In a sideways howl of chill wind, I fell through the door of Sidekicks and in the middle of tossing streams of hair from my eyes, I met the sea-glass gaze, green and adrift, of an older man stationed like a statue in a middle booth. When I smiled, he remained fixed and motionless; looking deep but not seeing, sighting me but not comprehending, searching and not knowing. As I ordered and paid, his eyes never quit. Dragging their owner's vacuumed soul with them, they watched me until I sat.
The Bonnie's Carrot Shrimp Crunch looked especially good today and the portion was twice the size of last week. I ordered a Monster Cookie too, thinking I'd eat it on the drive home. Before I dug into my food, I went to the restroom to wash my hands. Sea Glass Eyes followed me coming and going. I smiled again...there was a tiny flicker of response this time, like a lighthouse on a distant shore signaling through fog.
I quelled a sudden urge to sit down with him, share his table and strike a conversational match in his face to see if he would jump, or spit, or express words of love. It felt rude to sit in the next booth with my back to him, in the condition he was, needing something and begging me for it, but he was a stranger and strange to me, so I selfishly began my planned Artist Date with a Dorothea Brande book. I meant to read at least ten pages; within those pages she would reveal and release more writing secrets to sail in unison across liquid pages and feather to the shore, where I anchored them into my notebook.
I had crunched mightily through half the mountain of carrot salad, heard the waitress give Sea Glass Eyes a coffee refill, read six pages, when I felt the air stir next to my elbow and inching by were a pair of black gabardine pants splashed on the right leg with mustard stains. Sea Glass Eyes was up and moving—an ardent lover, somebody's father, a lost artist, a disappearing man, he moved in a robotic trance to the door and there he stood transfixed looking at the wall around and above the door; head bobbing slow and shaky, like hands teeter on a table when the person is very hungry. Seemingly unable to go out or come back in, his narrow shoulders were held tight to his neck and his arms were clamped to his sides, big hands dangling curled in on very dirty palms. Why weren't the backs of his hands dirty, too?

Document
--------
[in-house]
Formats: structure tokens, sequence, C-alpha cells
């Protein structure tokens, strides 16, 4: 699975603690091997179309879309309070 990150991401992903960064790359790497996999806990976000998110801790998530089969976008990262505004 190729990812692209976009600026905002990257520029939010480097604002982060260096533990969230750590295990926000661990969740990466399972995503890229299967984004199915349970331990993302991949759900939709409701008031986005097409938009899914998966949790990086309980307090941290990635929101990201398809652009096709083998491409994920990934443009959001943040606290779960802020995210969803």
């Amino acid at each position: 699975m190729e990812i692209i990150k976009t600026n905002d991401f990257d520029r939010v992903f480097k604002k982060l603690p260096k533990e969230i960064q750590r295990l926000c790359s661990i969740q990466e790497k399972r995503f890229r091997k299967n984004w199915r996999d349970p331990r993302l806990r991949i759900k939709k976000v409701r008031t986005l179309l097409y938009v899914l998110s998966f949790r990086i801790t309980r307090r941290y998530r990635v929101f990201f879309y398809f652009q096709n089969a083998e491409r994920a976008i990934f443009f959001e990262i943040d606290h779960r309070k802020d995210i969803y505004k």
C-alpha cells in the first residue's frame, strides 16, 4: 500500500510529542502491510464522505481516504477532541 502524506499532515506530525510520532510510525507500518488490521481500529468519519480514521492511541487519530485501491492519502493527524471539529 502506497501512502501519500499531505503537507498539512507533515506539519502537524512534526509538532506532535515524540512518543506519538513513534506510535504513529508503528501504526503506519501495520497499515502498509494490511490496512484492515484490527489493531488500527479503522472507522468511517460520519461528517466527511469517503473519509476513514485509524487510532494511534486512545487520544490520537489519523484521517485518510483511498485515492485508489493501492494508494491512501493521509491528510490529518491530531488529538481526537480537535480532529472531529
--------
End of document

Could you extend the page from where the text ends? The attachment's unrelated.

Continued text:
I imagined he had climbed from under a freeway overpass during morning rush hour, fingers clawing through wet dirt, to come up from a nest of leaves where his last meal was half a corndog and three packets of mustard from the Dairy Queen dumpster. After crossing four lanes of traffic he had come to Sidekicks, with just an inch of mud staining nearly new soft-soled black shoes.
Dorothea was continuing to woo me with writing confidences about the writer's subconscious mind, circa 1934 yet still very "now", but my eyes kept tearing away to the man, who very slowly reached for and took down a newspaper from the rack by the door. Deliberately, because he knew I was watching--had seen the lighthouse on the distant shore flashing again--he turned in profile and the lovely wide glance of his almond-shaped orbs stared at the front page, fixed, fastened and frozen upon an inner world. The dark lashes didn't blink, were there demons or divinities clamoring in his head? Or, was the sea in his eyes calm because only a gentle white froth of spray misted his inner self?
Between bites of carrots and ramen, I stared at the square jaw, the Roman nose, the sweep of hair from a broad brow, luxuriant gray curls filthy now and falling gracefully over the collar of his fleece jacket. I saw what it was, and who it was, that had been loved and cherished in a lifetime shut forever behind a closed door. I saw the yawning ocean of his existence, and there was nothing I could do if he was swallowed whole in an instant.
Except, I ate all of the Monster Cookie, chocolate chunks passing my lips at a steady clip, not even finishing my carrots first. My notebook was forgotten, and when this man--who a long time ago was a baby birthed to life in a family, who had crawled and walked, gurgled and talked--passed my table again, he passed back into the void he inhabited before I saw him and there he remains. If I do see him again I can't be held responsible if I hug him, or slap his shoulder, or spill water on his table in a effort to defy his deadness—anything to make some contact that goes beyond his sea-glass eyes.